Is Behavioral Economics Doomed?: The Ordinary versus the Extraordinary

Is Behavioral Economics Doomed?: The Ordinary versus the Extraordinary Author: David K. Levine
Paperback ISBN: 978-1-906924-92-8 £8.95
Hardback ISBN: 978-1-906924-93-5 £19.95
PDF ISBN: 978-1-906924-94-2 £2.99

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It is fashionable to criticize economic theory for focusing too much on rationality and ignoring the imperfect and emotional way in which real economic decisions are reached. All of us facing the global economic crisis wonder just how rational economic men and women can be. Behavioral economics an effort to incorporate psychological ideas into economics has become all the rage.

This book by well-known economist David K. Levine questions the idea that behavioral economics is the answer to economic problems. It explores the successes and failures of contemporary economics both inside and outside the laboratory. It then asks whether popular behavioral theories of psychological biases are solutions to the failures. It not only provides an overview of popular behavioral theories and their history, but also gives the reader the tools for scrutinizing them.

Levines book is essential reading for students and teachers of economic theory and anyone interested in the psychology of economics.

Since publication this book has been viewed over 17.400 times (last updated December 2013).

Title: Is Behavioral Economics Doomed?: The Ordinary versus the Extraordinary
Author:
David K. Levine
Publication date: September 2012
Number of pages: 152
Dimensions: 6.14" x 9.21" | 234 x 156 mm
BIC Subject Codes: BUS (Microeconomics and Economic Theory)
ISBN Paperback: 978-1-906924-92-8
ISBN Hardback: 978-1-906924-93-5
ISBN Digital (PDF): 978-1-906924-94-2
ISBN Digital ebook (epub): 978-1-906924-95-9
ISBN Digital ebook (mobi): 978-1-906924-96-6
DOI: 10.11647/OBP.0021

1. Introduction
2. Does Economic Theory Work?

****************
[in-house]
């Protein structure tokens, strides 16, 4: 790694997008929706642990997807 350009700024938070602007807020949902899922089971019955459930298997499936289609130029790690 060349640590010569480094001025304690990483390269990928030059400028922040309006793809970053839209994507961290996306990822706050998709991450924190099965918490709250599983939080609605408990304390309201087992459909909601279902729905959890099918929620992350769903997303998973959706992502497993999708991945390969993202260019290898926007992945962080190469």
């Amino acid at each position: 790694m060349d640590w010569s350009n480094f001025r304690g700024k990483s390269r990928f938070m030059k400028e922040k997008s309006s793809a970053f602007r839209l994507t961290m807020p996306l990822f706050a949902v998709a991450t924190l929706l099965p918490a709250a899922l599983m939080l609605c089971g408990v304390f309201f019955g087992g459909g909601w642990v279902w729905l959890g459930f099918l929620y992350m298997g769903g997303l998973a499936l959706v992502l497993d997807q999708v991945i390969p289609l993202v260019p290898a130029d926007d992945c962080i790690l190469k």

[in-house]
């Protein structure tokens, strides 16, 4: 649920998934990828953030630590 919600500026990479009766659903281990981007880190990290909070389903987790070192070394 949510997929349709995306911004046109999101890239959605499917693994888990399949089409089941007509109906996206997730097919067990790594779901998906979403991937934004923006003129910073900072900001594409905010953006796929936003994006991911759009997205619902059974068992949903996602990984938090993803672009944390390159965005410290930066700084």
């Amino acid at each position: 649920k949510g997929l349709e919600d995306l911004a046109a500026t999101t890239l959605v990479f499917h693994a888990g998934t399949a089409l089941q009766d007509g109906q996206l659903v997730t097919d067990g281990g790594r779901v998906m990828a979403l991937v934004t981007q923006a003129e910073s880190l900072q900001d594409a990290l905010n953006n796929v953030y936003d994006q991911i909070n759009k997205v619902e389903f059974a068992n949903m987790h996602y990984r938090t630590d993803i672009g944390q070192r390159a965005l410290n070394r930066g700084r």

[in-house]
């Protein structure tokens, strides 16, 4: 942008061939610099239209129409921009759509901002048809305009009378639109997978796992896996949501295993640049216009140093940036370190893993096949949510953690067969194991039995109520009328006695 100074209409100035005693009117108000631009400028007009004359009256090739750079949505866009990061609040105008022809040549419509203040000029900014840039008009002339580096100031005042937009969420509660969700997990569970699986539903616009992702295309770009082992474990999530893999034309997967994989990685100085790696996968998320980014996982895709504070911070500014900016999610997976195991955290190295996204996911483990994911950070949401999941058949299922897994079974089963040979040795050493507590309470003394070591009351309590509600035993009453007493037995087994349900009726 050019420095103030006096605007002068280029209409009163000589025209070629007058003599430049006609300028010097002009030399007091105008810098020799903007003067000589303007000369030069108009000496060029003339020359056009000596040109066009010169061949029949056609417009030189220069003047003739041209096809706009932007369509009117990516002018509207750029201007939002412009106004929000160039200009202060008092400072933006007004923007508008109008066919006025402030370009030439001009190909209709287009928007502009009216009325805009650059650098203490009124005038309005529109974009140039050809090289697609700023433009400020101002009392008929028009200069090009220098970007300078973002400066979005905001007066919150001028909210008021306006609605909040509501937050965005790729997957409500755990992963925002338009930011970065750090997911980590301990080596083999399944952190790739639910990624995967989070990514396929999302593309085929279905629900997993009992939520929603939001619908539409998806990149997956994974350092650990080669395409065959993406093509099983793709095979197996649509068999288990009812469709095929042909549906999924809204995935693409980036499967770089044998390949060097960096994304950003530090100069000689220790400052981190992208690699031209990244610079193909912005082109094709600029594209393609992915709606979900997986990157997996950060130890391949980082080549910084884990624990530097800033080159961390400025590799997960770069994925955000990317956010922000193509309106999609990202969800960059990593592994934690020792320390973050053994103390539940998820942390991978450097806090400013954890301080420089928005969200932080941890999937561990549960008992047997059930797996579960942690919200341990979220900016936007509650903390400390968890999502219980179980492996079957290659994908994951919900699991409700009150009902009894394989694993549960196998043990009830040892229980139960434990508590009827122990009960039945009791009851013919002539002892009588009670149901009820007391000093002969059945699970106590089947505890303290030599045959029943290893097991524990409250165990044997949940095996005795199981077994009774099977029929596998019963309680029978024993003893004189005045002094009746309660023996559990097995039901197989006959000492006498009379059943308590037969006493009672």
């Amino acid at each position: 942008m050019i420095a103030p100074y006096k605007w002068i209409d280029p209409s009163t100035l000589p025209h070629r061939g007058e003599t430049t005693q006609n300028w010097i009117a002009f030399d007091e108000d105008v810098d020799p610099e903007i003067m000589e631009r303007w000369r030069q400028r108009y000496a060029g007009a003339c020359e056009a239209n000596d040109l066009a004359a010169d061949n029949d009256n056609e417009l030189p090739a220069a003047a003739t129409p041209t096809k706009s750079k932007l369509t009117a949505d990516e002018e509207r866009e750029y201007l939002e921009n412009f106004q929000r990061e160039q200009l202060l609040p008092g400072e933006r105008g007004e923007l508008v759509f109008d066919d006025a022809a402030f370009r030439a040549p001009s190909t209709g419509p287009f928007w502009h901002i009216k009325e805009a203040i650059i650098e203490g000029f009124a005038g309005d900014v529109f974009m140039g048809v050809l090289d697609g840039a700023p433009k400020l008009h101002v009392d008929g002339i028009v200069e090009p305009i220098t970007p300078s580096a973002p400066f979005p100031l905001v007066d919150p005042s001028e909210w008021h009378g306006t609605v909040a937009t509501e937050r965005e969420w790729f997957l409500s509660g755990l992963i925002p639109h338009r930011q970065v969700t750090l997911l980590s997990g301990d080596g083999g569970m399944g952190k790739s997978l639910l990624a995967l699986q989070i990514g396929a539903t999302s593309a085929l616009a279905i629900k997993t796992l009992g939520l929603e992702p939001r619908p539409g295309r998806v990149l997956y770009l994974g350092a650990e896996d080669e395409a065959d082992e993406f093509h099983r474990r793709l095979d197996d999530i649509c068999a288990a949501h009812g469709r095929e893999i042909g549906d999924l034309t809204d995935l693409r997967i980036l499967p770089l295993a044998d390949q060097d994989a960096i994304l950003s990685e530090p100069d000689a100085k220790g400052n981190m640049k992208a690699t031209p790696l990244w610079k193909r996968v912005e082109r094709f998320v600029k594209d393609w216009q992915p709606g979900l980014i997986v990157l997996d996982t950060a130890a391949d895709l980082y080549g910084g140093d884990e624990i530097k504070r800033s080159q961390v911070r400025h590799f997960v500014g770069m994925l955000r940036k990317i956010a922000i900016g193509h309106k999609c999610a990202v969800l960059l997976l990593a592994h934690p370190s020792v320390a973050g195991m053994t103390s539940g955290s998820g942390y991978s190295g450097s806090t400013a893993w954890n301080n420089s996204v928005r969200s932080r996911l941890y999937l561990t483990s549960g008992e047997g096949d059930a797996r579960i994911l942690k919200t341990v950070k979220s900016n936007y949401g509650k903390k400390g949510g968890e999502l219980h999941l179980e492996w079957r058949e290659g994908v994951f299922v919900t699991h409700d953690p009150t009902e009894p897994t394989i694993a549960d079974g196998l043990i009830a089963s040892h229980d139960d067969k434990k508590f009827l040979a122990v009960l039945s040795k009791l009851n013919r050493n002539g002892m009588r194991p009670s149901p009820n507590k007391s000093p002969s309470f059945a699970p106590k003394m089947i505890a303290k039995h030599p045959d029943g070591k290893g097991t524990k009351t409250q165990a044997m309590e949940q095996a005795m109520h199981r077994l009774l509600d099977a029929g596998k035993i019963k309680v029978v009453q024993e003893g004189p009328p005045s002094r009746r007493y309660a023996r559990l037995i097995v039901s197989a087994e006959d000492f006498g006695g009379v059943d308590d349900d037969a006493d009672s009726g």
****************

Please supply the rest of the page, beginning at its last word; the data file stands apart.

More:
3. Why Is The World So Irrational?
4. Does Economic Theory Fail?
5. You Can Fool Some Of The People...
6. Behavioral Theories I: Biases and Irrationality
7. Behavioral Theories II: Time and Uncertainty
8. Learning and Friends
9. Conclusion: Psychology, Neuroscience and Economics
David K. Levine currently holds the Joint Chair in Economics within the Department of Economics and Robert Schuman Center at the European University Institute. He previously held the position of John H. Biggs Distinguished Professor of Economics at Washington University in St. Louis. He is currently serving as President of the Society for the Advancement of Economic Theory. He is also a fellow of the Econometric Society, an Economic Theory Fellow, a research associate of the NBER, and of the Federal Reserve Bank of St. Louis, managing editor of NAJ Economics, and co-director of the MISSEL laboratory. His scientific research is supported by grants from the National Science Foundation. He is the author of Against Intellectual Monopoly (with Michele Boldrin) and Learning in Games (with Drew Fudenberg) and the editor of several conference volumes. He has published extensively in professional journals, including The American Economic Review, Econometrica, The Review of Economic Studies, The Journal of Political Economy, The Journal of Economic Theory, The Quarterly Journal of Economics, and The American Political Science Review.

Levine's current research interests include the study of intellectual property and endogenous growth in dynamic general equilibrium models, models of self-control, of the endogenous formation of preferences, institutions and social norms, learning in games, evolutionary game theory, virtual economies, and the application of game theory to experimental economics. At the graduate level, his teaching focuses on economic dynamics; at the undergraduate level, he teaches intermediate level microeconomics, focusing largely on elementary game theory.
This lively and combative book examines some of the myths that behavioral economists have invented about the success of their discipline when compared with neoclassical or mainstream economics. Our predecessors were indeed mistaken to exclude psychology and laboratory experimentation from economics, but the vagaries of fashion have resulted in things moving too far in the other direction. Drawing on his wide knowledge of the whole field of economic endeavor and almost never resorting to equations, Levine demonstrates that mainstream economics is not the narrow sectarian failure of common repute. Nor are the more ambitious claims that behavioralists make for the economic applications of their theories founded on anything genuinely robust.
- Ken Bimore
Emeritus Professor of Economics, University College London

Any behavioral economists wondering why behavioral economics is not widely embraced by the traditional areas of economics should read this book. Any traditional economists feeling some skepticism about behavioral economics but not sure why should read this book. Levine looks at major results claimed by behavioral economists. He argues that behavioral economists often ignore a long history of similar ideas already present in traditional economics. He points to serious empirical weaknesses in behavioral theories arguing that behavioral economists have fallen short in interpreting experimental data and have built theoretical frameworks based on results that are not replicable.
-Charles R. Plott
Edward S. Harkness Professor of Economics and Political Science
California Institute of Technology